After one hour of sleep, a handful of aspirin, and a gallon of Gatorade, it was time to rejoin the rest of the group. Our guide told us that we’d be going with a company called SAFARIS (www.safaris.is) to off-road to Iceland’s new geothermal power plant and along the South Shore. Our guide turned and asked me and another guy, Ben, if we could drive manual. I immediately squeaked out a no, but Ben enthusiastically shouted, “I’m a country boy from Tennessee, of course I can drive stick.” Parked outside a gas station, with a light flurry in the air, Ben flipped himself into the driving seat of our fancy new Land Rover. I struggled getting in, just barely managing to plop myself into the back seat. “OK Ben, just follow me. We’ll meet you at the second river crossing,” our guide said from the walkie-talkie. Nervously, Ben began to drive. Soon, the once light flurry turned into a violent snowstorm, making driving on the main highway feel like an off-road experience in itself. “Oh this sucks! We’re going to have to turn back now. They’ll never take us up in the mountains,” someone else in our SUV said.
As the four other Land Rovers ahead of us began to plow forward it became clear that they had every intention of continuing onward. By now, the once undaunted Ben shouted, “The last time I drove stick was when I totaled my Nissan Sentra. When I was just 17!” We all took a deep inhale, and we rapidly ascended the Narnia-esque mountain. We went through rivers and around geothermal power pipes, and when Ben plunged the entire vehicle through two-foot deep waters we knew his anxiety was gone. Meanwhile, my hangover vanished when I stuck my head out the window into the surprisingly rejuvenating negative degree temperatures and like a dog opened my mouth catching the snowflakes as they hit my tongue. Enthused by the miles of pure, white tundra and the energy of the adventure, I yelled for more off-road action. We drove along and through streams that were so powerful they whisked away large chunks of ice and rock. We stopped to further immerse ourselves in the landscape. We stepped out of the vans to gawk at our surroundings. I stood in silence as my brain tried to assess the situation, finding it hard to comprehend the heavenly white that surrounded me for miles in each direction. It was so unlike anything I had ever seen before that my body’s only reaction was to crack a huge smile, skip excitedly through the tundra, and then fall flat on my back to show off my snow angel skills. Re-boarding the SUVs, my excitement didn’t wane, despite my soaking wet clothes.
The next day, I got together with the all-stars of St. Styrmir (www.ststyrmir.is), Iceland’s all-gay soccer team. They had invited me to a house party a few minutes outside the center city. Ben eagerly joined me and off we went to the party. Not knowing anyone, we swallowed our social anxieties and gleefully exclaimed, “Hi, we’re American.” Everyone looked hesitantly for a few seconds; then they quickly poured us generous cups of deliciously sweet Glögg (mulled wine) and before we knew it, the entire party was talking to us in English, without a second thought or the tiniest bit of uncertainty. One of the guys even proudly showed off his best American motivational speaker spiel, which is a regular feature on Icelandic radio. When a newcomer came to the party and began speaking Icelandic, one of the guys scolded him saying, “Hey come on dude. Don’t be rude. We have Americans here.” The hospitality was something so un-American that it threw Ben and I for loop. “What kind of place is this?” we laughed to one another. St. Styrmir’s kindness didn’t end there—they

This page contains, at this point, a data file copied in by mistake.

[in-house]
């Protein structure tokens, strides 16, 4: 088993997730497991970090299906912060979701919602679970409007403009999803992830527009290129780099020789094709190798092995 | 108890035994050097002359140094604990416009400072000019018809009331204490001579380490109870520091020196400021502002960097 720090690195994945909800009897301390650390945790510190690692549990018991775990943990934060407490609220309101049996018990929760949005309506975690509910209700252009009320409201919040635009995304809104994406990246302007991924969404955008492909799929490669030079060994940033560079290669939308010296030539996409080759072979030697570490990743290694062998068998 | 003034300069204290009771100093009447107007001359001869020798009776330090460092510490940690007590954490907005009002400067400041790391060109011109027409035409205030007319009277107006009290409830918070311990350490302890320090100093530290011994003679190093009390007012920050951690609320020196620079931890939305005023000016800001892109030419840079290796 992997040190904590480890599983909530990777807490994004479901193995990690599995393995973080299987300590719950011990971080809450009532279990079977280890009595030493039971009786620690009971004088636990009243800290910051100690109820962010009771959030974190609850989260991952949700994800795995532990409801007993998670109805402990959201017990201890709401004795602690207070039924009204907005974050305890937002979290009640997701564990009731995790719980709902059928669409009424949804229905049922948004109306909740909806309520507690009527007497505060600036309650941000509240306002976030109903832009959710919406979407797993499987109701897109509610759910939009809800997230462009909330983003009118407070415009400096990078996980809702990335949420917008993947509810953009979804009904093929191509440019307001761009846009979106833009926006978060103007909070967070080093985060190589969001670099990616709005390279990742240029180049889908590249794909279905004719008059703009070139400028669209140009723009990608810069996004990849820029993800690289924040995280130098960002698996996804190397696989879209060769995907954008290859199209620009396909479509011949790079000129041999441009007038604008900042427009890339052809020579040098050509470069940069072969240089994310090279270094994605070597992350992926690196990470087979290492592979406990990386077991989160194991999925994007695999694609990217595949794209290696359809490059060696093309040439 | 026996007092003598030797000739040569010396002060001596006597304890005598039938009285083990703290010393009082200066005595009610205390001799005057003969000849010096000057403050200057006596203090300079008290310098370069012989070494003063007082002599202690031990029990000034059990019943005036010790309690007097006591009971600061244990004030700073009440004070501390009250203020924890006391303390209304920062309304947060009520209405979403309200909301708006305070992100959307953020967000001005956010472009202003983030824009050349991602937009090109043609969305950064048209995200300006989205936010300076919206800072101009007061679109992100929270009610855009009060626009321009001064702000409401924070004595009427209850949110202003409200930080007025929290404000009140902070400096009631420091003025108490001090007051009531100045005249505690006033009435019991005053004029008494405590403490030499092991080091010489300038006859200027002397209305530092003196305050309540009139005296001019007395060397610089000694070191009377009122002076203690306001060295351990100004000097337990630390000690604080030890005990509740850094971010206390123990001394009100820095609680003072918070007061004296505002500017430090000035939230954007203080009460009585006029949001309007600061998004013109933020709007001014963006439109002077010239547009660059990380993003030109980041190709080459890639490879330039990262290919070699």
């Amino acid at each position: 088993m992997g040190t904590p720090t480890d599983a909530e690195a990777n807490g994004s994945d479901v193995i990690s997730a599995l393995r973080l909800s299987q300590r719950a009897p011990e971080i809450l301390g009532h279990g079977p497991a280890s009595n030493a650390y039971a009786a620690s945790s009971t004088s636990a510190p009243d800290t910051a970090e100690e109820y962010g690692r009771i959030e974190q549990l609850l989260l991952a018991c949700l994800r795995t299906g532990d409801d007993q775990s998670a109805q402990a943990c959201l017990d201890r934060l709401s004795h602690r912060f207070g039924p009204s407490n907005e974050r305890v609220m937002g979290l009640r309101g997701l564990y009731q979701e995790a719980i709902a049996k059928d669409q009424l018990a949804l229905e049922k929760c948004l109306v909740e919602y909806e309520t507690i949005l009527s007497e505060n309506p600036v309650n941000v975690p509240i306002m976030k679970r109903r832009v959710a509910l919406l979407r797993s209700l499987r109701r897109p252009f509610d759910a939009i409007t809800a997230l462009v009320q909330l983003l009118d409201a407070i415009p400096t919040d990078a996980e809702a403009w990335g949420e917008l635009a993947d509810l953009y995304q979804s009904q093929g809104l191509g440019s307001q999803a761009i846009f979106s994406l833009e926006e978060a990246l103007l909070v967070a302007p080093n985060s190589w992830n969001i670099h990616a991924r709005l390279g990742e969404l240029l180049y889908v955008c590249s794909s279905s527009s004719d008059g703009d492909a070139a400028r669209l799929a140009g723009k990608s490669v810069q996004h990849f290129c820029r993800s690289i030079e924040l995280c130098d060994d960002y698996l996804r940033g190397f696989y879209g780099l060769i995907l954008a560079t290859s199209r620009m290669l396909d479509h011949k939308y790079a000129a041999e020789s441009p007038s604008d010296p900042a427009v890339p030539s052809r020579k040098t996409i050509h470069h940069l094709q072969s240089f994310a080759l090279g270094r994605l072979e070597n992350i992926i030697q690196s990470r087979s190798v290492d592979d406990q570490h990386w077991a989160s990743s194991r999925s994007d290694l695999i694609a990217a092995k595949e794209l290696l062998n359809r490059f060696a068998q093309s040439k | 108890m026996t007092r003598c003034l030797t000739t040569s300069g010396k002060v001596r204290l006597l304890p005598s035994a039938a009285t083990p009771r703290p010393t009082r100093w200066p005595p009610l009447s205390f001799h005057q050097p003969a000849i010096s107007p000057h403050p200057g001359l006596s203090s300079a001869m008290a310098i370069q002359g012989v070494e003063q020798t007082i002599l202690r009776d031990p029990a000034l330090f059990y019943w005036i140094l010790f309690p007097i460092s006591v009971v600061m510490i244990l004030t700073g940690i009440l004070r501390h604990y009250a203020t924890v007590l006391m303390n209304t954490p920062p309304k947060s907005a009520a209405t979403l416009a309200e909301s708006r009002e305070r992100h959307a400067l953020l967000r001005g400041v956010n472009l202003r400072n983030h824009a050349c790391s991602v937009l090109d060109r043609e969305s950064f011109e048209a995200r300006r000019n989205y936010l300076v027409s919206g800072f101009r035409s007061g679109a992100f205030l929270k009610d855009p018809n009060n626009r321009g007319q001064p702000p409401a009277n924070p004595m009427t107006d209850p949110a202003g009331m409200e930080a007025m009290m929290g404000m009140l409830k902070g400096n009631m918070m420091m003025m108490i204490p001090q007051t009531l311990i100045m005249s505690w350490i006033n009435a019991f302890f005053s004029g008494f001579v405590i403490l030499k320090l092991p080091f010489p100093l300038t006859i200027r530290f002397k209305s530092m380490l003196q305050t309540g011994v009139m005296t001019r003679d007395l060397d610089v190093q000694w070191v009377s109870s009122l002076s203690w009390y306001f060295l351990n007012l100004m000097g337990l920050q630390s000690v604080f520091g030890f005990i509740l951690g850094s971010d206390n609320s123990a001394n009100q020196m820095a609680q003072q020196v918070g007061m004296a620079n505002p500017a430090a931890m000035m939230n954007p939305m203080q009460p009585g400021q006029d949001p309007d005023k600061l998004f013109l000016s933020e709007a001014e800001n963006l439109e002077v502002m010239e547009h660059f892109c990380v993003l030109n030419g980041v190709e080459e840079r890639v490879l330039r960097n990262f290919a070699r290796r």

even eagerly drove us back into the city so we could experience a Reykjavik revamped leather bar.
MSC Iceland (Laugavegur 28, www.msc.is) is Iceland’s gay secret. Hidden behind metal gates, off the main street, and down the uncomfortably dark stairs of an apartment building, the entrance is marked only by a flyer. The door opens to a basement, painted entirely black with dildos and gay pride flags plastered on the walls. On Fridays the MSC does not have a dress code, but Saturdays they abide by a strict leather code. Ben and I ignored the patrons continuing in the Icelandic tradition of silently checking out the new people in the room, and took it upon ourselves to explore the basement. That proved to be a mistake. As I naively walked into a curtained room (and with a quick flash of my camera), I soon realized by the look on the face of a man touching himself, I wasn’t supposed to be in there snapping photos. Running out mortified and pale as the Icelandic tundra, I saw Ben and confessed what just happened. A man came up to us while Ben was trying to console me, and laughingly pointed out, “That’s the dark room. It should stay dark.” His laugh trailed off and I headed for the bar. Trying to once again rid myself of my social party foul, I had a few beers. The Icelandic leather-men soon began talking to us and after a few more drinks they were telling us about growing up in Iceland and their first loves. They welcomed us into their tight-knit community, a small place where they can be themselves, hidden beneath the streets of Reykjavik.
On the last night of my trip, I walked back to the hotel (dodging tumbling drunks). I couldn’t help but feel like I belonged in this city. As the freezing breeze smacked my face, I bumped into four people I’d met the previous night who all enthusiastically shouted my name. Each place I visited changed me and opened my eyes to a different world. While trolls and elves didn’t roam freely around Iceland when I visited, its far-away, enchanting feel forced me to recognize the possibility that maybe, just like in Icelandic folklore, magical, hidden worlds exist all around us.
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